Black Industry Behind Internet Data Leaks01-17 15:05 Caijing
By staff reporters He Tao and Li Xiangning
A series of data leaks dubbed by the media as “the biggest leaks in the history of China’s Internet industry” occurred at the end of 2011, revealing the vulnerability of Internet security in China.
Since Dec. 21, 2011, domestic websites including CSDN (a website for programmers), Tianya (an online community), Baihe (a dating website), and Renren (a social network) have been drawn into the user data leak incident. Later, alleged data leaks at e-commerce sites such as Alipay, Dangdang, and 360buy coupled with rumored leaks of Internet banking users’ account information at Bank of Communications and China Minsheng Banking Corp., Ltd. pushed the incident to a climax. For a time, it was difficult to distinguish between the rumors and reality, causing many to panic.
An official investigation discovered many of the alleged leaks were exaggerated or even made up, and some leaks were found to be insider jobs; while two leaks which were the result of computer hacking date back to 2009, said the press office under the State Council.
The storm created as a result of the data leak incident seems to be ebbing. Still, the security of online information is still a delicate matter in China, thereby presenting an urgent need for introspection. How can this black industry behind Internet data leaks exist? How should China deal with the industrial chain that starts with computer hacking? Who should be held accountable for user data leaks, and how? How can rule by law in China’s Internet industry be consolidated?
Information security experts told Caijing that prior to this data leak incident, the attackers must have acquired a large amount of database resources. “It is entirely possible that the attackers had seized more user databases than which have been exposed.” Some experts even contended that “Almost all major websites suffered large-scale data leaks.” It is just that some of the websites chose not to disclose the data leaks, fearing it may smear their reputations.
The threats to the security of online information come down to four aspects:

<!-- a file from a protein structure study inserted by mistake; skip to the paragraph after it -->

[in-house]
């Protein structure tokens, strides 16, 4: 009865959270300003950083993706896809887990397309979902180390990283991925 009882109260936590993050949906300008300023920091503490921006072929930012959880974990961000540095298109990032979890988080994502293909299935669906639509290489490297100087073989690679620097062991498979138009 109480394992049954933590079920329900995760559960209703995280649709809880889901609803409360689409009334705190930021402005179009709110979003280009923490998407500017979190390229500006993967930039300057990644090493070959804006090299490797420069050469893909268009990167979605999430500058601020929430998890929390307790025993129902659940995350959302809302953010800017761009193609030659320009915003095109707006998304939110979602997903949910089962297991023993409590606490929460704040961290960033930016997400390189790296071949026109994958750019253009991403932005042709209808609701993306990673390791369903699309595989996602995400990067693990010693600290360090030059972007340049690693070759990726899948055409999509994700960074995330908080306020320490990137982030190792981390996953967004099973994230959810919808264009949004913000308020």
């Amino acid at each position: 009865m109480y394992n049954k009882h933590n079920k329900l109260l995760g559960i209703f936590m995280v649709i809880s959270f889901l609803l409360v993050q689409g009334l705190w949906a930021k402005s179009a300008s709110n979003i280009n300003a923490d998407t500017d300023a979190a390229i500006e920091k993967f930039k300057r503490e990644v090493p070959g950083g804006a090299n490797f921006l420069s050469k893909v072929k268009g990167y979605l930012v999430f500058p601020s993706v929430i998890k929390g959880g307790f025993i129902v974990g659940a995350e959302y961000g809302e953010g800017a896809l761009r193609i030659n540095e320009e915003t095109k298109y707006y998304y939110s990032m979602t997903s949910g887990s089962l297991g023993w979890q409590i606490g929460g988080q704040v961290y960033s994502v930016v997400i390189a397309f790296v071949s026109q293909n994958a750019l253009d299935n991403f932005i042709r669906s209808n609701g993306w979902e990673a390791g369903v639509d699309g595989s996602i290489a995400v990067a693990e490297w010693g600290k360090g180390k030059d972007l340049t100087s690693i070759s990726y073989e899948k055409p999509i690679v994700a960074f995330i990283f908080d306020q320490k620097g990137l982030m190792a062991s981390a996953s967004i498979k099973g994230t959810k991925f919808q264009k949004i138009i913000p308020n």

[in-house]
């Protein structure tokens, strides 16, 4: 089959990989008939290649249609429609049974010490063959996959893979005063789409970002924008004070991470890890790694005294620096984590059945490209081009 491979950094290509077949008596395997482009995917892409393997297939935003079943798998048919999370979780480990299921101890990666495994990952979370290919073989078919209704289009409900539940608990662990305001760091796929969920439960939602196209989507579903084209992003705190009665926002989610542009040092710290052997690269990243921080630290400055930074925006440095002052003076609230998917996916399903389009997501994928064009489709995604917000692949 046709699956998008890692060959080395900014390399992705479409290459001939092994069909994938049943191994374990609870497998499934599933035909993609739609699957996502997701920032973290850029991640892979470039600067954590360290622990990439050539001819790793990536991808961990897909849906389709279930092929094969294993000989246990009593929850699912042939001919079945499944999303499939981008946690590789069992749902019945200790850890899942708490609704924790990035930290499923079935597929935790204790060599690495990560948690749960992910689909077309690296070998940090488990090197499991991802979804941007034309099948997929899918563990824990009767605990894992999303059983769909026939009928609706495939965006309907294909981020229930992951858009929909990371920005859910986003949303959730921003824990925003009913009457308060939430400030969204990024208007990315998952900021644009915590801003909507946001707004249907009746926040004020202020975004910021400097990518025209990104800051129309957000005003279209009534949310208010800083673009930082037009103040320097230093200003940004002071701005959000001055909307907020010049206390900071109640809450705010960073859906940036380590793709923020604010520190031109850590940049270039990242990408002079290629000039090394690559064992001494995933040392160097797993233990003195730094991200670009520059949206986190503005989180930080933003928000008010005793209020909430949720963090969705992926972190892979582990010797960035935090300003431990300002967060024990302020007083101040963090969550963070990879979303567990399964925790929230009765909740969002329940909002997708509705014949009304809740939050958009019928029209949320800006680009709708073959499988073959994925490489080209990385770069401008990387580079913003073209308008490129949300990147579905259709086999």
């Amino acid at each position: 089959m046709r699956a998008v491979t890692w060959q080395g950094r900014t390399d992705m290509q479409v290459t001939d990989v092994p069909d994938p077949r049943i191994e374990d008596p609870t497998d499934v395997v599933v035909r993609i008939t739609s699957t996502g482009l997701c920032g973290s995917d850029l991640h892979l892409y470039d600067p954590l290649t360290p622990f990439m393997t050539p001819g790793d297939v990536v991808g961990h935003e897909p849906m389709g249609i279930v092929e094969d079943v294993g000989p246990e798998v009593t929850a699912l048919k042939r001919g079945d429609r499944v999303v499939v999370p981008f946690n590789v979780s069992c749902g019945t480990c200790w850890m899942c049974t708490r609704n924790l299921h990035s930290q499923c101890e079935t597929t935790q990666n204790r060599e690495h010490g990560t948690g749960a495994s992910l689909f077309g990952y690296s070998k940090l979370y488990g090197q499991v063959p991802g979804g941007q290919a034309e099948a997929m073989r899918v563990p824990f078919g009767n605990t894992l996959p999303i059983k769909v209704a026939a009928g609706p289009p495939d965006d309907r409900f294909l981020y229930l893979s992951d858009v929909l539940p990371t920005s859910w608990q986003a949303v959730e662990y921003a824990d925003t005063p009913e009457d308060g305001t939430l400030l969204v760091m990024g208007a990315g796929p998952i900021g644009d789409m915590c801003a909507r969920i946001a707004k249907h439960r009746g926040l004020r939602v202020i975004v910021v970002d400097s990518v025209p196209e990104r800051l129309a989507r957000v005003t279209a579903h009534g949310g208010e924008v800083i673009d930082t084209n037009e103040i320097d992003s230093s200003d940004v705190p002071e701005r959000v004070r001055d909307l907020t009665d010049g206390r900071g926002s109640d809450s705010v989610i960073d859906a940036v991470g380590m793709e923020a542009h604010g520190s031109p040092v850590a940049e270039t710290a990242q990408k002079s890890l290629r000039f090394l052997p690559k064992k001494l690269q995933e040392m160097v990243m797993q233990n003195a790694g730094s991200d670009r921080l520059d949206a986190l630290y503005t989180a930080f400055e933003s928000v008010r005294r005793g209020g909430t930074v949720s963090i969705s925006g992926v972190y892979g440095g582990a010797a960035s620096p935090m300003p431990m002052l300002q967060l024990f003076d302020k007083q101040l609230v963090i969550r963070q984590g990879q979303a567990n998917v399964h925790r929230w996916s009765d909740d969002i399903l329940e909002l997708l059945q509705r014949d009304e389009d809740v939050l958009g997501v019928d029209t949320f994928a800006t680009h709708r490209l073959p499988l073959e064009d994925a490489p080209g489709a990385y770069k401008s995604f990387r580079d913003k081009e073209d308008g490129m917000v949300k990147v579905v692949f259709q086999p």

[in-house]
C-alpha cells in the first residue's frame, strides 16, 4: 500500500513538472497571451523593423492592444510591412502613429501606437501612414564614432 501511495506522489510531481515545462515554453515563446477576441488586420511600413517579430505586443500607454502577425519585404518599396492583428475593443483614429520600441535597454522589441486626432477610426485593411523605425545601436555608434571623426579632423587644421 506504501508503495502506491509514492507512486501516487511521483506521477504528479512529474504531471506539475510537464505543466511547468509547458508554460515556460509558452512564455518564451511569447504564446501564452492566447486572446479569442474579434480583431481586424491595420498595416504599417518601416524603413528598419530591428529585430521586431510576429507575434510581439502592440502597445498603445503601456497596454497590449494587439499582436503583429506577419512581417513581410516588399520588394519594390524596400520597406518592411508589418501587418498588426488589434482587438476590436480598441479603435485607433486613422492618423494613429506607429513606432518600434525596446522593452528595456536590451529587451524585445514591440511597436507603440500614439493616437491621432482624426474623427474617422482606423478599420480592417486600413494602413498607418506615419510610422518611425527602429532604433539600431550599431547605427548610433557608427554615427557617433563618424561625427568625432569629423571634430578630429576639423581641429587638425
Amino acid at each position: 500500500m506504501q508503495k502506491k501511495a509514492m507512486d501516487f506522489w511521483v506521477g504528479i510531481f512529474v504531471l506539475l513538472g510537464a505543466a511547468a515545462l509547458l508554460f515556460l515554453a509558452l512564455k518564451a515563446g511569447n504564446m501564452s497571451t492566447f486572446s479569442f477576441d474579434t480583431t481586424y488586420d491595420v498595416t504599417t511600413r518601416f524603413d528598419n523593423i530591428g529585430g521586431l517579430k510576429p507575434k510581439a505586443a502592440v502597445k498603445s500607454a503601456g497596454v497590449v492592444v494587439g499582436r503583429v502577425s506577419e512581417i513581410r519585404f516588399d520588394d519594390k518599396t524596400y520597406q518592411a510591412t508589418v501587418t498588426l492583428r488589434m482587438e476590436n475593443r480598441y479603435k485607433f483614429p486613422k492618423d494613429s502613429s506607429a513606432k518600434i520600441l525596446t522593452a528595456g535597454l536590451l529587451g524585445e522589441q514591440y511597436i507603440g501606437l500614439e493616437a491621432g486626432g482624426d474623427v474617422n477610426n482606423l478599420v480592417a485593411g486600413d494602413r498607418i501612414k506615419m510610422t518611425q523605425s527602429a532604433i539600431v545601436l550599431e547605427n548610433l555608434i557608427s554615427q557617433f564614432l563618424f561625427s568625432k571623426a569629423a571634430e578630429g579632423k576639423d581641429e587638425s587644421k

First, disregard for data security. The password programming of many domestic websites doesn’t undergo strict security examination before it services web users. Few in the industry pay attention to code security.
Second, domestic websites’ investment in information security is dangerously low. China’s information security market as a percentage of the global market is a single digit. In addition, China’s investment in information security accounts for a much smaller percentage of total investment in information systems compared with advanced countries.
Third, the already small investment in information security is unevenly distributed. Internet giants which have established large security operations and maintenance teams even compete with security software vendors for talent; while most small and medium-sized sites generally invest so little in information security that they have no specialized data security personnel.
Fourth, the country currently has over 100 laws and regulations with provisions on online information security, of which there are specialized laws and regulations such as Decision of the Standing Committee of the National People's Congress on Preserving Computer Network Security, Regulation on Protection of Computer Information Systems Security, and Regulation on Internet Information Service as well as more general laws such as Constitution, Criminal Law, State Security Law, Law on Guarding State Secrets, and Law on Administrative Penalties for Public Security.
In addition, authorities responsible for supervising information security such as the Ministry of Industry and Information Technology (MIIT), the Ministry of Public Security, National Administration for the Protection of State Secrets (NAPSS), and State Cryptography Administration have all issued departmental rules or relevant regulatory documents.
The problem is that the laws and regulations are scattered and often overlap. Also, the legislative body of these laws and regulations are at a low level of the hierarchy, and no specialized comprehensive information security law exists to regulate people’s behavior on the Internet and explicitly stipulate the responsibilities and obligations born by users and enterprises.
Nevertheless, data stored in the Internet banking system is relatively safe for now. Still, the privacy of countless netizens was invaded as a result of the leaks. Victims may now receive more junk mail, spam and cold calls, and could even encounter more targeted scams devised by fraudsters.
“Websites by definition are not safe, whether domestic sites or foreign ones. You can only try your best to control the source of information. Beyond that, it is basically out of your control,” said one network security expert.
Full article in Chinese: http://magazine.caijing.com.cn/2012-01-16/111619471.html
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